S: As I recall from your blog, Professor Science wasn’t your first Buzzard-class covops exploration frigate. What happened to it’s predecessor and how did you feel about it?
M: Heh, I’m actually onto the third iteration of the Professor, unfortunately. The first Professor was killed coming back from seeing the Steve Memorial in C9N-CC. That loss was basically my fault. The system connecting that area of null sec space was HED-GP, which is apparently a pretty heavily camped system most of the time. Strangely, when I was outbound the system was pretty empty. On my way back, seeing as how it was the last jump until entering high sec space, I let my guard down and jumped directly to the gate. I got caught up in a bubble, decloaked, and killed, all within a few moments.
The second loss was fairly similar. This time I was a little more careful, but I didn’t have anything to get me out of range in time. Drones quickly swooped down on me and decloaked me, and I was blown up shortly thereafter.
In retrospect, I really should have been more careful. I really should have realized that ESPECIALLY because HED was a direct link from null sec to high sec that it would be a heavily camped system. So while I wasn’t thrilled that I lost my ship and pod there, in retrospect it gave me a great example of what not to do while on my next journey. And the second time around helped me really tune up my fitting even more, and prompted me to put a MWD on the Professor. Since then, I’ve taken a few trips into null sec space, and haven’t been killed yet, so I guess its working.
S: Although Tobold admits to an anti-PvP bias in his MMO preferences, at least he gave it a try. What is your viewpoint of the opinion that EVE universe does not adequately cater for those who do not wish to participate in PvP?
M: It’s true that PvP isn’t entirely avoidable in EVE, but there are plenty of things to keep yourself busy and PvP risks to a minimum. Recently, there’s been a fascinating post by one of the CCP storyline writers on the mysteries behind the Sleepers, for example, and their links to the early history of New Eden. It’s stuff like there, where you have to go into those dangerous PvE areas, and work with others (instead of fighting them) to put all the pieces of this puzzle together. It’s indepth and complicated things like this, where you have to work together with others to discover something new, where EVE really shines, I think.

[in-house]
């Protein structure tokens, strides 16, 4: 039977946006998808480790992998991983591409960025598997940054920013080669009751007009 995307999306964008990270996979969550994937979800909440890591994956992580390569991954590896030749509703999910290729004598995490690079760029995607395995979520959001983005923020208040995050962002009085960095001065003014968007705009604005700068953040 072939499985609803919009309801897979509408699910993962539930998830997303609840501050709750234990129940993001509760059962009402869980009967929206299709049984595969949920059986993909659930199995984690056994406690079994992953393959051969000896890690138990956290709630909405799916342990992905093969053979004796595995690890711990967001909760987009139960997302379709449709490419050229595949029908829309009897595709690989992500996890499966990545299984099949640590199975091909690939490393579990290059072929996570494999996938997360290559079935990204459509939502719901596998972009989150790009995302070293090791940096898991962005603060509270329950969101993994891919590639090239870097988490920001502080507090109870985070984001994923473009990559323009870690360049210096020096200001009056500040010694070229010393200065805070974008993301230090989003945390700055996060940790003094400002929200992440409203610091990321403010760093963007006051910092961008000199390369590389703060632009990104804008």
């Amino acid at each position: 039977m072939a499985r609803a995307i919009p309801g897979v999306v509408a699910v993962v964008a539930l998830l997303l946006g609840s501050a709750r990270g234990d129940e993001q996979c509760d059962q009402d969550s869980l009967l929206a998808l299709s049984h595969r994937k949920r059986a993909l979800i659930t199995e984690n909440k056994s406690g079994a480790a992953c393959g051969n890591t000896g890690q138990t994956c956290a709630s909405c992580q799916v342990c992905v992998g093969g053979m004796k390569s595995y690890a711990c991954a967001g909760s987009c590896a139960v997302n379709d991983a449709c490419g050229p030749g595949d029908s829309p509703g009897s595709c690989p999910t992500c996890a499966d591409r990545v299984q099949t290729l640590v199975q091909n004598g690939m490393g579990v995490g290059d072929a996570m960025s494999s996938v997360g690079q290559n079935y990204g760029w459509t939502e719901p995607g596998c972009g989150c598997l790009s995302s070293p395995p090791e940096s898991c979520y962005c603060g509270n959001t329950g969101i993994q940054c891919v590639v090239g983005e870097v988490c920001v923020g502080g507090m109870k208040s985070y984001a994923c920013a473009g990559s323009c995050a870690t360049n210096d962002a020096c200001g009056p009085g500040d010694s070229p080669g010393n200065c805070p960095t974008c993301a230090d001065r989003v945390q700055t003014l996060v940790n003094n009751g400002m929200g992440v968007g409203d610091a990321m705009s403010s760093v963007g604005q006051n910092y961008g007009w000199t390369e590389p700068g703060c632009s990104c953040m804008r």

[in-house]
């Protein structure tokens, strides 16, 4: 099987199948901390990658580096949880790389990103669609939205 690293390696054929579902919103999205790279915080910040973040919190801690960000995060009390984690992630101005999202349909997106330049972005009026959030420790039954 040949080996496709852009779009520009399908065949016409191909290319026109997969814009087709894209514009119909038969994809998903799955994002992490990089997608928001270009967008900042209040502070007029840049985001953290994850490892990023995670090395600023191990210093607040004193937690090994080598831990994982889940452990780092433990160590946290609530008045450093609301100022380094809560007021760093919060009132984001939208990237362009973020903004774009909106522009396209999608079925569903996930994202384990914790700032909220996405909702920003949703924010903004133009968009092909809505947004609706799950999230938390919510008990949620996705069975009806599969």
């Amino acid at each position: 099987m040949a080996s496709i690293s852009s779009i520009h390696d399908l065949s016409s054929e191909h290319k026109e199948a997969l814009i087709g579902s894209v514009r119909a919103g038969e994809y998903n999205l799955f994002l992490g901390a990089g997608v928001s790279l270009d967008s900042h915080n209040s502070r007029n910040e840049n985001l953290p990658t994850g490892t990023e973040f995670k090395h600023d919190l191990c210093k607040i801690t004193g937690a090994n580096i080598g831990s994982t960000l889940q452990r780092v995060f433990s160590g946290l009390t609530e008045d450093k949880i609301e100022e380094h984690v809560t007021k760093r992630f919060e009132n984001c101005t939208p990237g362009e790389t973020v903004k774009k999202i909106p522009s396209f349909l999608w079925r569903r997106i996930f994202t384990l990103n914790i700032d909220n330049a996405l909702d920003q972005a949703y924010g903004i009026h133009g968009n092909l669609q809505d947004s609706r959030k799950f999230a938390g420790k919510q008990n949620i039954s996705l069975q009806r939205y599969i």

S: What advice would you offer to any new player that was thinking of taking up exploring?
M: If you’re serious about it, train up your skills. A covops ship and Sisters scanning probes/probe launchers will be your best friends. And be patient. Not every system will have something worth looking into, especially in high sec, but if you’re persistent and keep at it, you’ll find something (and get really great scanning practice while you’re at it).
S: Would you say that exploring in EVE has enough depth to make it an attractive primary pursuit for a player? How could it be improved?
M: Between exploration, escalations, and the like, I think there’s enough to keep you busy as a primary pursuit. I’d actually love to see escalations brought not just to anomalies/plexes, but to the other exploration sites as well. An escalation to a higher radar site, I think, would be really interesting (and hopefully valuable), as well as adding a little more dynamics to exploration. Anything that CCP can do to make the missions more immersive or tied into the storyline, I think, would be great.
S: Do you enjoy any other aspects of EVE?
M: The social aspect, by far. There’s a great community both in game and in things like the tweetfleet, and they are a major reason I’ve stayed in the game as long as I have. But in terms of gameplay, I also do some missions, but I mostly focus on exploration.
S: Are there any other important questions I have forgotten to ask or anything else you’d like to add?
M: If anyone runs into any sites that they think deserve some recognition, please let me know!